Lessons in Legalism



Matthew 23:23-28 (ESV)
“Woe to you, scribes and Pharisees, hypocrites! For you tithe mint and dill and cumin, and have neglected the weightier matters of the law: justice and mercy and faithfulness. These you ought to have done, without neglecting the others. You blind guides, straining out a gnat and swallowing a camel! “Woe to you, scribes and Pharisees, hypocrites! For you clean the outside of the cup and the plate, but inside they are full of greed and self-indulgence. You blind Pharisee! First clean the inside of the cup and the plate, that the outside also may be clean. “Woe to you, scribes and Pharisees, hypocrites! For you are like whitewashed tombs, which outwardly appear beautiful, but within are full of dead people's bones and all uncleanness. So you also outwardly appear righteous to others, but within you are full of hypocrisy and lawlessness.”

Have you ever encountered any Christian “laws” that seem absurd? Even today, there are customs among denominations that evoke tremendous pressure on the believer to conform else be excluded from worship and shunned by the regular church body.

Jesus encountered—and withstood—similar issues during His ministry. The keeping of the Sabbath was the ultimate mark of a faithful Jew. Rituals of family worship and the prohibition against any work controlled the day. Even when captives in a foreign land, it was the Sabbath rituals that kept them from losing their identity as a people.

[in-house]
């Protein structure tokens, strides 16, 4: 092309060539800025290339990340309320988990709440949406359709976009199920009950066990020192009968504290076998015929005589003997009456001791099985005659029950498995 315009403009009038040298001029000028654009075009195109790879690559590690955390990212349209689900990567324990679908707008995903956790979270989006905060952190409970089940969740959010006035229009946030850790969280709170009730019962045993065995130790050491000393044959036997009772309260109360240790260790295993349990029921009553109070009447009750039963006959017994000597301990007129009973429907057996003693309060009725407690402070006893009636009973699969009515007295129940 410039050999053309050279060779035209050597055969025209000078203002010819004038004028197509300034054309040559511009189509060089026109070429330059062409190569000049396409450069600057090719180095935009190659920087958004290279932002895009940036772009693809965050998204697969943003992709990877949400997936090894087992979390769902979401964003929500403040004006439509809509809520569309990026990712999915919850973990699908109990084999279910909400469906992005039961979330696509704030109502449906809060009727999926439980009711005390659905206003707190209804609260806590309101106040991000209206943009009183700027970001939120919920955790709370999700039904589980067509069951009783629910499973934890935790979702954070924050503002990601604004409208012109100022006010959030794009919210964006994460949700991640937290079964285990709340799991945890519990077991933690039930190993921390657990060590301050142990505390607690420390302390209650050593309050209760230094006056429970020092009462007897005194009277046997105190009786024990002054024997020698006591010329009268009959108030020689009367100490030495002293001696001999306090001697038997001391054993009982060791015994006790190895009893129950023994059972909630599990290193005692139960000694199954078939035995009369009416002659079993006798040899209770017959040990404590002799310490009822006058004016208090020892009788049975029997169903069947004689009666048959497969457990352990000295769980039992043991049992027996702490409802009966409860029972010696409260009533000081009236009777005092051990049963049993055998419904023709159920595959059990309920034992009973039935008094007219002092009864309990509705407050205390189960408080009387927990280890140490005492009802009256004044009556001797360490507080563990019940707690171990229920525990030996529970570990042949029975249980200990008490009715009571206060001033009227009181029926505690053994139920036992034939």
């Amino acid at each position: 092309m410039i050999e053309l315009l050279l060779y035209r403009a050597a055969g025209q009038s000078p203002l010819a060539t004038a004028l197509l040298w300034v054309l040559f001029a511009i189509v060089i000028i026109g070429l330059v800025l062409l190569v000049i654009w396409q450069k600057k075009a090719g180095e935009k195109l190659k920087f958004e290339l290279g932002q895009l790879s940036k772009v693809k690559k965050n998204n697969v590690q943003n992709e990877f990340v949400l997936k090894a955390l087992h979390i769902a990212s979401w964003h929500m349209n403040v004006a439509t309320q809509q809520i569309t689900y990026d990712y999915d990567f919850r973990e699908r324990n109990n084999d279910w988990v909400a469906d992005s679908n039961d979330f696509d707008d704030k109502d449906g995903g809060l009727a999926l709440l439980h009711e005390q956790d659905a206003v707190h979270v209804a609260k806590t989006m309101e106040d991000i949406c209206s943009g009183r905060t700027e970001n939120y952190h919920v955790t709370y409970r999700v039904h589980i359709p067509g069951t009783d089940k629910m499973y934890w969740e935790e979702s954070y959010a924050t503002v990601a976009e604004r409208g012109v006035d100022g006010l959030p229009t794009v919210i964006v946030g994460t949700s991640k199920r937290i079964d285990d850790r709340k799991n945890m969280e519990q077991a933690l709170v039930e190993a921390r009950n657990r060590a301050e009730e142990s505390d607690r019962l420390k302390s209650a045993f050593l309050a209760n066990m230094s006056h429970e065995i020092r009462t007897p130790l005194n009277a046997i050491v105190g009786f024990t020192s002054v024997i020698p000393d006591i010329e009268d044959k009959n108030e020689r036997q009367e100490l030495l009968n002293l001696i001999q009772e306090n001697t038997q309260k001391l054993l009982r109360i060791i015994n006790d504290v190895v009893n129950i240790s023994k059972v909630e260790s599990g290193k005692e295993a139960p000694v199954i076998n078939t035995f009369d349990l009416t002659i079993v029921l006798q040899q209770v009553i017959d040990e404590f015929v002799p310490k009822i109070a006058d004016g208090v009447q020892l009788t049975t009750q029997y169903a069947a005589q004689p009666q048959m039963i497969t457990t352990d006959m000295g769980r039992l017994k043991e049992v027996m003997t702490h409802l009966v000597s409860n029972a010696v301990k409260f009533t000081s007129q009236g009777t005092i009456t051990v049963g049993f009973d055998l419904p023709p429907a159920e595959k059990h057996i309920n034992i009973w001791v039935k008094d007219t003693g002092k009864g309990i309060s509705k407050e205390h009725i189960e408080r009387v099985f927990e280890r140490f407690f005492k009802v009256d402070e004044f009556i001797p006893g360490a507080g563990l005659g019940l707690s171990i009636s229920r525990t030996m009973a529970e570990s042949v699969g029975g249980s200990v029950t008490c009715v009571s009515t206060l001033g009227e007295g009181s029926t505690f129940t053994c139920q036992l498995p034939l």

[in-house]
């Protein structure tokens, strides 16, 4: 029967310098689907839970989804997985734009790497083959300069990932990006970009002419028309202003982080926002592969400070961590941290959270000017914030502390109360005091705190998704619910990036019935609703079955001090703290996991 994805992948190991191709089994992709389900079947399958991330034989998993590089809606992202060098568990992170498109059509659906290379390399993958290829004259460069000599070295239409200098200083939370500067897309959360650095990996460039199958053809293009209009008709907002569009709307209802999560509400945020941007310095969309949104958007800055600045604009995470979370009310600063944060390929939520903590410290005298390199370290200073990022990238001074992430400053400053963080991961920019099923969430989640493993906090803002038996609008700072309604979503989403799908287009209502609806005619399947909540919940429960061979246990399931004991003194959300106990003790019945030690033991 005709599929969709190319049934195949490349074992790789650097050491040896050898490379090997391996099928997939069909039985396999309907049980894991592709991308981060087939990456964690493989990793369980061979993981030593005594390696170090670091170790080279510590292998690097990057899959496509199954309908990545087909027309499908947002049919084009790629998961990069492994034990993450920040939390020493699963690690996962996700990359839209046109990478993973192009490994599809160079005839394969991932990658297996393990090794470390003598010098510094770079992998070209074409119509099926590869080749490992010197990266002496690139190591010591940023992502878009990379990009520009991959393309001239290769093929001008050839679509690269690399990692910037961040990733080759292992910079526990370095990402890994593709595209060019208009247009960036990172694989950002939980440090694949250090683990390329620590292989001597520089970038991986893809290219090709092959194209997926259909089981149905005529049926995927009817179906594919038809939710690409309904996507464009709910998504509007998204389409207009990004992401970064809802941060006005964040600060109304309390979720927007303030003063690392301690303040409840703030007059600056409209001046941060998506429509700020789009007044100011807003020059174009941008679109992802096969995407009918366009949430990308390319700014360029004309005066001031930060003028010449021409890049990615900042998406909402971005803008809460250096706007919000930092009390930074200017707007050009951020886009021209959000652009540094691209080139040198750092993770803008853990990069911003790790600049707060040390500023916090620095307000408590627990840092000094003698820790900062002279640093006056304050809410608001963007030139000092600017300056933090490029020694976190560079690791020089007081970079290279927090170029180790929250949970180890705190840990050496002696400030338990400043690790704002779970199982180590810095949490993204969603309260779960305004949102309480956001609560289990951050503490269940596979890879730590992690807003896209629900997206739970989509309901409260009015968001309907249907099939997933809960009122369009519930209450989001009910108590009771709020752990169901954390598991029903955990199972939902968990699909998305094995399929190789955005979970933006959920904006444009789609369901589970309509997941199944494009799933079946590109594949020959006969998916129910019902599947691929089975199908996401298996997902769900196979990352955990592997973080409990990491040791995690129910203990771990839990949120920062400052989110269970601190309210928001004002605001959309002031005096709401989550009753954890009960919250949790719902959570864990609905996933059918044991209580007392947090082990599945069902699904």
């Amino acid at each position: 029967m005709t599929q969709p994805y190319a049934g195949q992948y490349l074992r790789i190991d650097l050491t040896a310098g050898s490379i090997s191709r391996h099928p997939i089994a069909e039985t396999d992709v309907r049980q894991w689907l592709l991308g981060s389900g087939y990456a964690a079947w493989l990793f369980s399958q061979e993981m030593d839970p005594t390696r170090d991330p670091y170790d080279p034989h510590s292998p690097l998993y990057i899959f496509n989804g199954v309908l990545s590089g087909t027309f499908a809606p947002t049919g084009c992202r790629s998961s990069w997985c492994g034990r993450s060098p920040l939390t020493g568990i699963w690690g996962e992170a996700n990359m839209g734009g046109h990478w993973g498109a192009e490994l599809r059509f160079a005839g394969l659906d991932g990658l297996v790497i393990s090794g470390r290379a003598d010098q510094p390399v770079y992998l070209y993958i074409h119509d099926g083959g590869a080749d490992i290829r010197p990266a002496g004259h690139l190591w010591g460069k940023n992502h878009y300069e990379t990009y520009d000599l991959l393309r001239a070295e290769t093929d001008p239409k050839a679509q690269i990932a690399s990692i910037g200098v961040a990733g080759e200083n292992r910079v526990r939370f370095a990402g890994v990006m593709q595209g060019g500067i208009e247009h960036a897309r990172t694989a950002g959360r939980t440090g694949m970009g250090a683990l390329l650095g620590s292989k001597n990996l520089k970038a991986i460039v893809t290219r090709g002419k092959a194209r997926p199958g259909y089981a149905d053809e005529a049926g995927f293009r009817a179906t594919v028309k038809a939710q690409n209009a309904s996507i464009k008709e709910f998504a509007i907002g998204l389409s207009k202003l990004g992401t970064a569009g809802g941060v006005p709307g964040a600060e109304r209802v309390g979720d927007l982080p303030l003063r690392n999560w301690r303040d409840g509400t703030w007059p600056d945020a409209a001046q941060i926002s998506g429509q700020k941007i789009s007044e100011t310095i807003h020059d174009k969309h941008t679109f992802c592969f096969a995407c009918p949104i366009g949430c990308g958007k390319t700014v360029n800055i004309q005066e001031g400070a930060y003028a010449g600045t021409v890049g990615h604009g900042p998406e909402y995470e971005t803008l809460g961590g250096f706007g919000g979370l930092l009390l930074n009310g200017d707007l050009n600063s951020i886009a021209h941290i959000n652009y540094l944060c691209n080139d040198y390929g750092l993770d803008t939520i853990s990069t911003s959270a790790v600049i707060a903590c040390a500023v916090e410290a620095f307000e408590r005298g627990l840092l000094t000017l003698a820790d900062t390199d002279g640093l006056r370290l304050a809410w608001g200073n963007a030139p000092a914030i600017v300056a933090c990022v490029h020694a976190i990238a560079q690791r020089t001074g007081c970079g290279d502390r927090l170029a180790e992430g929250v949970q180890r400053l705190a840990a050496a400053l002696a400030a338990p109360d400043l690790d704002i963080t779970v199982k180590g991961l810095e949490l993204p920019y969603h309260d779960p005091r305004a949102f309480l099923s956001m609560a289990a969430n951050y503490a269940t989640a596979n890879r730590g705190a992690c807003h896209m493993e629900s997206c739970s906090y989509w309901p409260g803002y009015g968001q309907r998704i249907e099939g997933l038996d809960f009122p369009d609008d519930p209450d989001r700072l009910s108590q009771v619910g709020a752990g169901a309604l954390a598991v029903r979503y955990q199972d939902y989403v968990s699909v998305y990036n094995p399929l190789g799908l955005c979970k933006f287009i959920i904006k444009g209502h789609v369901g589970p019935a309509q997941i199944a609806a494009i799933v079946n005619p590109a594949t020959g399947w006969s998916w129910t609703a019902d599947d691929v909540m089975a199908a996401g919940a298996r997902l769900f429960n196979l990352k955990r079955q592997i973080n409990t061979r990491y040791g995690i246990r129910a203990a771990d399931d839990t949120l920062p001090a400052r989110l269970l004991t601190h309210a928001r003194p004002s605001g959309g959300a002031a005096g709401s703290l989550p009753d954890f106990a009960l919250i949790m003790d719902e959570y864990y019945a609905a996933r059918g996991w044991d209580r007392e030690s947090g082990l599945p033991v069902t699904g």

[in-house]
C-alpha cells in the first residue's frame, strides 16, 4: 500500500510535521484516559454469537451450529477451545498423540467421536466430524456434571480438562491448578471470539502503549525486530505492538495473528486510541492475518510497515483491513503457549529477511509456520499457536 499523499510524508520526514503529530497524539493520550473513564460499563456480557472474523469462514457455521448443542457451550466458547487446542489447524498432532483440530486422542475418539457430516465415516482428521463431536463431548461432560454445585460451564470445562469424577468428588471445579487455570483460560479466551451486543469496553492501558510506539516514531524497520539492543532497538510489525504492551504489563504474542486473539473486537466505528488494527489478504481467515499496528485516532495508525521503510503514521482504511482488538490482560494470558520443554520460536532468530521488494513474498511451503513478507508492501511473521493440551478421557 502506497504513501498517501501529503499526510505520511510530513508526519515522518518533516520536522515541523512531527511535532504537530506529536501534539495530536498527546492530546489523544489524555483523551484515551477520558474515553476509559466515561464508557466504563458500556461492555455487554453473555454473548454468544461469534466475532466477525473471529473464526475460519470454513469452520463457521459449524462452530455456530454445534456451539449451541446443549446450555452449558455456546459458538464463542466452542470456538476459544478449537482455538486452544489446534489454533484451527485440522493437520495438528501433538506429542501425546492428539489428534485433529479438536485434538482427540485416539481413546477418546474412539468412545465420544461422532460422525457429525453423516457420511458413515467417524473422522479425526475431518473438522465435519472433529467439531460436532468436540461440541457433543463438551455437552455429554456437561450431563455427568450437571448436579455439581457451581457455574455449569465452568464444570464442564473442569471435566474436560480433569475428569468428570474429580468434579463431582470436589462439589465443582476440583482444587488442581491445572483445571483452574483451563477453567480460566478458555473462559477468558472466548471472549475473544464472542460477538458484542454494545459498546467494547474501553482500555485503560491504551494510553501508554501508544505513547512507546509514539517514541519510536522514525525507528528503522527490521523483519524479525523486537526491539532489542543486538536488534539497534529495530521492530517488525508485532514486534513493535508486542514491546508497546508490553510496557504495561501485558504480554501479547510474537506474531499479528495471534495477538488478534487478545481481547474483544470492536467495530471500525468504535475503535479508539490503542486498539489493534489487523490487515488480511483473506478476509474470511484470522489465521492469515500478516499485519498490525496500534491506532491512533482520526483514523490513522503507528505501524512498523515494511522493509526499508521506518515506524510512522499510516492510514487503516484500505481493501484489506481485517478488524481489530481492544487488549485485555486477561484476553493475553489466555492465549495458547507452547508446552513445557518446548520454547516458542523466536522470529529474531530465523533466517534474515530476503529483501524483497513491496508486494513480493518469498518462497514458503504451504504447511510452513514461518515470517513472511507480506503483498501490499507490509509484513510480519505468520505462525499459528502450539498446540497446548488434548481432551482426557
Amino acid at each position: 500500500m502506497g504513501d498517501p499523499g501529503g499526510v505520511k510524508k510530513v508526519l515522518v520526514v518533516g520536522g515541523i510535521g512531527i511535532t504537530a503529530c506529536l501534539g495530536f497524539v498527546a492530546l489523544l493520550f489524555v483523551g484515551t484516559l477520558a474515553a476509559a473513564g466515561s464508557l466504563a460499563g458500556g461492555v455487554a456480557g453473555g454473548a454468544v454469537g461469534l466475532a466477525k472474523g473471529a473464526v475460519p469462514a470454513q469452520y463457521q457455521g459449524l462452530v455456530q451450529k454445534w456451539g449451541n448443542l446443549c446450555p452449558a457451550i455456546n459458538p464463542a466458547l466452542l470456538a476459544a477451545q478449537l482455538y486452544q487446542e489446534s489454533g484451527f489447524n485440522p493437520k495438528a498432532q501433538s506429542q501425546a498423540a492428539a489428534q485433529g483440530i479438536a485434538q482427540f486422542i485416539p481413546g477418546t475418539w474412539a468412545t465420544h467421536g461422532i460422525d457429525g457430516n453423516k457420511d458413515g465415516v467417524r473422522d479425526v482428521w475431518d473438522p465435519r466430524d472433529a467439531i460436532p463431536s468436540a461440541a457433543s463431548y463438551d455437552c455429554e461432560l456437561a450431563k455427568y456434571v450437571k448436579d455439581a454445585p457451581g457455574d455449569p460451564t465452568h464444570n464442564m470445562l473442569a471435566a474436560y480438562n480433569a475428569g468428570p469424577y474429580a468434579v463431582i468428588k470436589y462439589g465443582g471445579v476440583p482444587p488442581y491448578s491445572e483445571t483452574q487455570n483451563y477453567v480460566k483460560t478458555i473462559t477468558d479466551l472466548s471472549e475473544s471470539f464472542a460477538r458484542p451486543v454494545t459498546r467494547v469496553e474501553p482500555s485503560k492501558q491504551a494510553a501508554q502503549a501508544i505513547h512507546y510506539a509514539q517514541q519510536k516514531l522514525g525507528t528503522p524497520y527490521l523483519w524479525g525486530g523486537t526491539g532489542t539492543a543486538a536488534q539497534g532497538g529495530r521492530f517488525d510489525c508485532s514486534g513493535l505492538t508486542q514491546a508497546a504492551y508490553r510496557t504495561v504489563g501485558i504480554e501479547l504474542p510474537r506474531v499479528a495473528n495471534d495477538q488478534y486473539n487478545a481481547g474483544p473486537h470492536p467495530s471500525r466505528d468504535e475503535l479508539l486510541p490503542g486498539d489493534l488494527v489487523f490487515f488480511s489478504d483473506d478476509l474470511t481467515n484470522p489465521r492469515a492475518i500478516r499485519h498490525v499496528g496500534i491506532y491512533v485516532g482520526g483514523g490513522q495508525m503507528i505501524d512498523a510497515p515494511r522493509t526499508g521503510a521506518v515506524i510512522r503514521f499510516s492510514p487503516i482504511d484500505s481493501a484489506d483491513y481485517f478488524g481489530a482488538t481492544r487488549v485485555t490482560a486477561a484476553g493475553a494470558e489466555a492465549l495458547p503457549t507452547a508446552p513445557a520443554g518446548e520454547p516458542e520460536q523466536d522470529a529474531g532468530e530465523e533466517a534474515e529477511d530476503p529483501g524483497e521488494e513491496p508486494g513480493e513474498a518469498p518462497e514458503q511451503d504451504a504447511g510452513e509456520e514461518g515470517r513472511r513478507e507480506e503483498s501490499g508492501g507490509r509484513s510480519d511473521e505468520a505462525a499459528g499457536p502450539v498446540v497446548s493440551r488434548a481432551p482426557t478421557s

For Jesus, He viewed the intention for the Sabbath much differently than the Jewish leaders of His day. Three of the Gospels (c.f. Matthew 12:1-8; Mark 2:23-28; Luke 6:1-5) record the incident of the grainfields. The disciples were hungry, so as they walked through the field, they stripped grain off the standing stems and ate it. The Pharisees were right there to condemn the action. Using David as an example, Jesus reminded them of how David, hungry and weary from battle, entered the House of God and ate the consecrated bread.

In doing so, Jesus stated both a principle of the Sabbath and of any legalistic rule: The Sabbath was made for man, not man for the Sabbath, and that He is Lord over the Sabbath (Mark 2: 27-28).

Through the centuries people have built up traditions, rules, and laws to govern Christian activities because the grace of God affords too much freedom. It is in this legalism where the purity of the Gospel is most dramatically attacked. Instead of faith, there are rules. Traditions instead of spiritual thinking.

Look around you at churches where the rites of membership blind people to the truth of grace. When you examine most cults today, they are born from small excursions from the truth that developed into full-blown rules and rites of fellowship. Unfortunately, this legalism is a deterrent to sharing the Gospel the way it was meant to be and a prime culprit in the declining numbers in America’s churches today.

Jesus is Lord of the Sabbath and of all those rules that we allow to be placed upon us. When we live under His lordship, we freely choose to do or not do many things. We strive to avoid sin and worldliness, leaving us free to welcome those seeking refuge from the same; we seek holiness and a desire to bring others along; we long to emulate Christ instead of the Law; for the law never brought or will bring salvation to anyone (Romans 8:3-4; Galatians 6:15). Certainly there are rules for conduct as outlined in Scripture, but where the Bible is silent, so we should be as well.

When Christ truly becomes Lord of our life instead of the legalism imposed by man, we see our fellow child of God as someone worth saving, instead of abandoning them through the judging lens of legalism.







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